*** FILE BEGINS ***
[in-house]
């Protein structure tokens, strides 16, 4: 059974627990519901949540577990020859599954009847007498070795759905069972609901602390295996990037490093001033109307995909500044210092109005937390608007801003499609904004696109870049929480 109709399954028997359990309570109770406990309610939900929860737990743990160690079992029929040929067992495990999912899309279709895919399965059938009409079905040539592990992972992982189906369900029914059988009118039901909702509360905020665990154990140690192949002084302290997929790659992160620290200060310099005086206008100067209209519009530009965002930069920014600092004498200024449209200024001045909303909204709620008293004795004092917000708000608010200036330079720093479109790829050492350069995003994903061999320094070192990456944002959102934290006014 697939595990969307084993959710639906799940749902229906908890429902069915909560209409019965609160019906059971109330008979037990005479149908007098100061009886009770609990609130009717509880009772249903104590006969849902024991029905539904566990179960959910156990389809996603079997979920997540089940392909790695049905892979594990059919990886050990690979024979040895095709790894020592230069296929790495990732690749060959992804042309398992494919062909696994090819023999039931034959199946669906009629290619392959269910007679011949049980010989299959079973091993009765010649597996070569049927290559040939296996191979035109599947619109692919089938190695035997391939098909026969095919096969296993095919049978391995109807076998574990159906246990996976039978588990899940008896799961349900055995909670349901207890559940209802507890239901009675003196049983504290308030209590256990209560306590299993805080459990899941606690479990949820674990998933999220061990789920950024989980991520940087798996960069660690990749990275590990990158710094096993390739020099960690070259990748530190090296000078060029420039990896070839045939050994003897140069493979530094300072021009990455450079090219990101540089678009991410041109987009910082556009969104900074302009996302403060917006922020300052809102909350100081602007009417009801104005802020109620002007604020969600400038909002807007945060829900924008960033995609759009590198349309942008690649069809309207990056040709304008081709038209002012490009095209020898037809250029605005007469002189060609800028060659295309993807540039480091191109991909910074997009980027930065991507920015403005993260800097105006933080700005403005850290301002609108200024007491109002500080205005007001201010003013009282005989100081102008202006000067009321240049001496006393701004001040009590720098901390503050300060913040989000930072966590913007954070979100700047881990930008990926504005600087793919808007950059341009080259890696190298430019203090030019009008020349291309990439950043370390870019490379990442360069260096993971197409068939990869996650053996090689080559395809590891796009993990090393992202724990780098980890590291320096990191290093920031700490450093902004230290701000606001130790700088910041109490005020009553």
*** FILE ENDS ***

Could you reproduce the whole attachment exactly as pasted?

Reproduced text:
[in-house]
């Protein structure tokens, strides 16, 4: 059974627990519901949540577990020859599954009847007498070795759905069972609901602390295996990037490093001033109307995909500044210092109005937390608007801003499609904004696109870049929480 109709399954028997359990309570109770406990309610939900929860737990743990160690079992029929040929067992495990999912899309279709895919399965059938009409079905040539592990992972992982189906369900029914059988009118039901909702509360905020665990154990140690192949002084302290997929790659992160620290200060310099005086206008100067209209519009530009965002930069920014600092004498200024449209200024001045909303909204709620008293004795004092917000708000608010200036330079720093479109790829050492350069995003994903061999320094070192990456944002959102934290006014 697939595990969307084993959710639906799940749902229906908890429902069915909560209409019965609160019906059971109330008979037990005479149908007098100061009886009770609990609130009717509880009772249903104590006969849902024991029905539904566990179960959910156990389809996603079997979920997540089940392909790695049905892979594990059919990886050990690979024979040895095709790894020592230069296929790495990732690749060959992804042309398992494919062909696994090819023999039931034959199946669906009629290619392959269910007679011949049980010989299959079973091993009765010649597996070569049927290559040939296996191979035109599947619109692919089938190695035997391939098909026969095919096969296993095919049978391995109807076998574990159906246990996976039978588990899940008896799961349900055995909670349901207890559940209802507890239901009675003196049983504290308030209590256990209560306590299993805080459990899941606690479990949820674990998933999220061990789920950024989980991520940087798996960069660690990749990275590990990158710094096993390739020099960690070259990748530190090296000078060029420039990896070839045939050994003897140069493979530094300072021009990455450079090219990101540089678009991410041109987009910082556009969104900074302009996302403060917006922020300052809102909350100081602007009417009801104005802020109620002007604020969600400038909002807007945060829900924008960033995609759009590198349309942008690649069809309207990056040709304008081709038209002012490009095209020898037809250029605005007469002189060609800028060659295309993807540039480091191109991909910074997009980027930065991507920015403005993260800097105006933080700005403005850290301002609108200024007491109002500080205005007001201010003013009282005989100081102008202006000067009321240049001496006393701004001040009590720098901390503050300060913040989000930072966590913007954070979100700047881990930008990926504005600087793919808007950059341009080259890696190298430019203090030019009008020349291309990439950043370390870019490379990442360069260096993971197409068939990869996650053996090689080559395809590891796009993990090393992202724990780098980890590291320096990191290093920031700490450093902004230290701000606001130790700088910041109490005020009553």